Momentum is growing for a referendum on Irish unity - the British government must act
The conversation on Irish unity is taking centre stage in political discourse like never before. More and more people are considering new choices and deciding what is best for them and their families. They are looking to a future beyond Brexit and beyond the union, towards a new Ireland.
We have an opportunity afforded to few in the modern world: to build an entirely new society based on the wishes of the people. The Good Friday Agreement, with its provision for a referendum on the constitutional future of the island, guarantees this opportunity.
Under its terms, the British government’s secretary of state for the north has the discretion to call a referendum when he or she feels people want constitutional change. That change is happening. It is all around us.
The political realities in the north and across the island have changed utterly. The old unionist majority, which once appeared monolithic, is now gone; successive elections have shown it no longer exists.
At Westminster, fewer pro-union MPs are elected from the north than non-unionists, and pro-union MLAs are also now in the minority in the assembly. That is a concrete indicator of the genuine and tangible change which is taking place in the north.
Opinion polls regularly show declining support for the constitutional status quo and increased support for Irish unity. Polls also regularly show that more people are now prepared to consider new options for the future as they look for something better.
It is time for the British secretary of state and the British government to recognise and acknowledge this significant change. Brandon Lewis needs to start the process of preparing for a referendum on a new future, as provided for in the Good Friday Agreement.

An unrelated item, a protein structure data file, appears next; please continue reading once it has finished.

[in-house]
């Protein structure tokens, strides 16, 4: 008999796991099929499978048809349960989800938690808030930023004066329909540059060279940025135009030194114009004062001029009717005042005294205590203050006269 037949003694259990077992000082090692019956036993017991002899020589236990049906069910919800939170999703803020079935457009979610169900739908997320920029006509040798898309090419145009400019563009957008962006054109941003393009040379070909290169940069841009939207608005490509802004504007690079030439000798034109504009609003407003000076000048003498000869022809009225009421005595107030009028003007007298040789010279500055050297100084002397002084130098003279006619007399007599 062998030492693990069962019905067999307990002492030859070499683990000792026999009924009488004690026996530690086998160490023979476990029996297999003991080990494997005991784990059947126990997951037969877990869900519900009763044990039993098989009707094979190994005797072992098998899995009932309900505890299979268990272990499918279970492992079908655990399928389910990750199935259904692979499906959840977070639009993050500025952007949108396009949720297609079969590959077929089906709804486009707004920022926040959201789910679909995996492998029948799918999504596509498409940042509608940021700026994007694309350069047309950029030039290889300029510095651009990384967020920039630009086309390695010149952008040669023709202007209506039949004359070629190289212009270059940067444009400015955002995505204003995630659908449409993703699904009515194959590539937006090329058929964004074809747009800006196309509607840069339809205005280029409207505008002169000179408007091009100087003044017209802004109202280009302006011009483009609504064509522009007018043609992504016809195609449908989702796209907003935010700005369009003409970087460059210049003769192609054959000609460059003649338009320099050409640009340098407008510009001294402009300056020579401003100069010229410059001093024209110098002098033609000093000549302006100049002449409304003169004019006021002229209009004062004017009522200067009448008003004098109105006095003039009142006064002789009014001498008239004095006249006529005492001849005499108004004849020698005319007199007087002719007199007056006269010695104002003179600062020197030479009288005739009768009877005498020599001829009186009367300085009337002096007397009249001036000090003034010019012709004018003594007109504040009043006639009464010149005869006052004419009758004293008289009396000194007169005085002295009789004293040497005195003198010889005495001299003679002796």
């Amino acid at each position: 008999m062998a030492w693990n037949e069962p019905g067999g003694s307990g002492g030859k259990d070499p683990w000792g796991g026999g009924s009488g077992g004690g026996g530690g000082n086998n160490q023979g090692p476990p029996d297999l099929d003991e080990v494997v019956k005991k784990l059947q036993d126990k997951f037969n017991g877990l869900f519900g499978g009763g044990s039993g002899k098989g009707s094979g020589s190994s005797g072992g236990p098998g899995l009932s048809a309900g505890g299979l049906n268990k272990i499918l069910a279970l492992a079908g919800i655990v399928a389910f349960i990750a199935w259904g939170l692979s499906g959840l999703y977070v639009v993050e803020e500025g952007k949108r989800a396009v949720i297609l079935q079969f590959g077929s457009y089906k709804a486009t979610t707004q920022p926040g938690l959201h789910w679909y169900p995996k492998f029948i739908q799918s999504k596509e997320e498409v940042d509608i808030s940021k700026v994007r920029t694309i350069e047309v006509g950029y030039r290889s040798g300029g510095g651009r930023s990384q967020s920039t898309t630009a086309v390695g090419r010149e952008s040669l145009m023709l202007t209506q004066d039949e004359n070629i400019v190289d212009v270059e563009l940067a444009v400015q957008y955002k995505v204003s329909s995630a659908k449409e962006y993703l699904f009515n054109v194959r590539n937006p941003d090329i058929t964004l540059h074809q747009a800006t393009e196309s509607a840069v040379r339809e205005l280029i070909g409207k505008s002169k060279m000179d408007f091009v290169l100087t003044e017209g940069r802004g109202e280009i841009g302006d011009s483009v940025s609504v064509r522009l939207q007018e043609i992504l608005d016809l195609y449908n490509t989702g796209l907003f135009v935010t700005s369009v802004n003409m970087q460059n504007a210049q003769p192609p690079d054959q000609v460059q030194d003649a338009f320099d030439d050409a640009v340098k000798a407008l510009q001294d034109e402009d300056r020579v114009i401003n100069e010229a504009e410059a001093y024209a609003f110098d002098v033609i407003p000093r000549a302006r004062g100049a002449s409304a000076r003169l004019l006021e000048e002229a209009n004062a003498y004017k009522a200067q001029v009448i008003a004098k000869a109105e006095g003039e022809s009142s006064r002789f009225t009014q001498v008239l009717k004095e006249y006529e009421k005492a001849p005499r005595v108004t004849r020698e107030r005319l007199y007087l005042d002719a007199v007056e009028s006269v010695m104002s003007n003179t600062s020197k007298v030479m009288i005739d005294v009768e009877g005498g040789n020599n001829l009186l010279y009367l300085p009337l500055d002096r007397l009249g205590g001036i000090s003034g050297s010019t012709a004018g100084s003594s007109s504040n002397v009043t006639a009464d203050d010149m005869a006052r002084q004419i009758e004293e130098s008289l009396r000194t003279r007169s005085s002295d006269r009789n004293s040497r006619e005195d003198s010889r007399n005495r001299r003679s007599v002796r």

We have an opportunity to build an entirely new society based on the wishes of the people
To date, successive British governments have shown themselves unwilling to fully implement the Good Friday Agreement. This needs to change.
The agreement was endorsed by a majority across the island of Ireland in referenda and is an internationally binding accord. It cannot be dismissed or set aside.
The Irish government, as a co-guarantor of the Good Friday Agreement, also needs to ensure its full implementation. It has a key role in upholding this essential part of the Agreement and also a duty and a responsibility to Irish citizens north and south who want to see the unity of their country.
There are, of course, a number of things which have to happen before a referendum can be held.
The disastrous Brexit referendum has shown everyone the folly of holding a poll without first providing people with proper information to allow them to make informed decisions about their future.
Preparation is vital. No one wants to rush into the process. But that does not mean it should be kicked into the long grass. Those who claim, for whatever reason, that the time is not right are out of step with the mood of the people across the island.
The conversation on Irish unity is well under way. In homes, in workplaces, among civic groups, sporting bodies and every other part of society, people are talking about Irish unity, what it would look like and what it would mean for them. Now that conversation needs to be supported by practical planning for change.
The British government needs to announce its intention to hold a poll and set in motion the process for a referendum.
That will mean it will have to provide honest information about its involvement in the north, particularly in relation to the financial subvention in order to dispel myths peddled by some.
The Irish government also has a key role to play in the preparations for Irish unity. It should not wait for the British government to move. As a co-guarantor of the Good Friday Agreement, it should actively begin preparations, not only to put pressure on the British government to live up to its responsibilities, but because it is the right and sensible thing to do.
Recent moves by the Irish government in setting up the shared island unit are a welcome first step but more preparations are needed.
We now need to see the Irish government set up a citizens’ assembly on constitutional change, inclusive of the entire island, bring forward a white paper on Irish unity, and create a ministerial position with responsibility for preparing for change. Now is the time to prepare, to give people the information to make the best choices for their future.
As an Irish republican, I am confident that Irish unity provides the best hope for a better future for all. We now need to let the people have their say.
Michelle O’Neill is Deputy First Minister of Northern Ireland and vice-president of Sinn Féin
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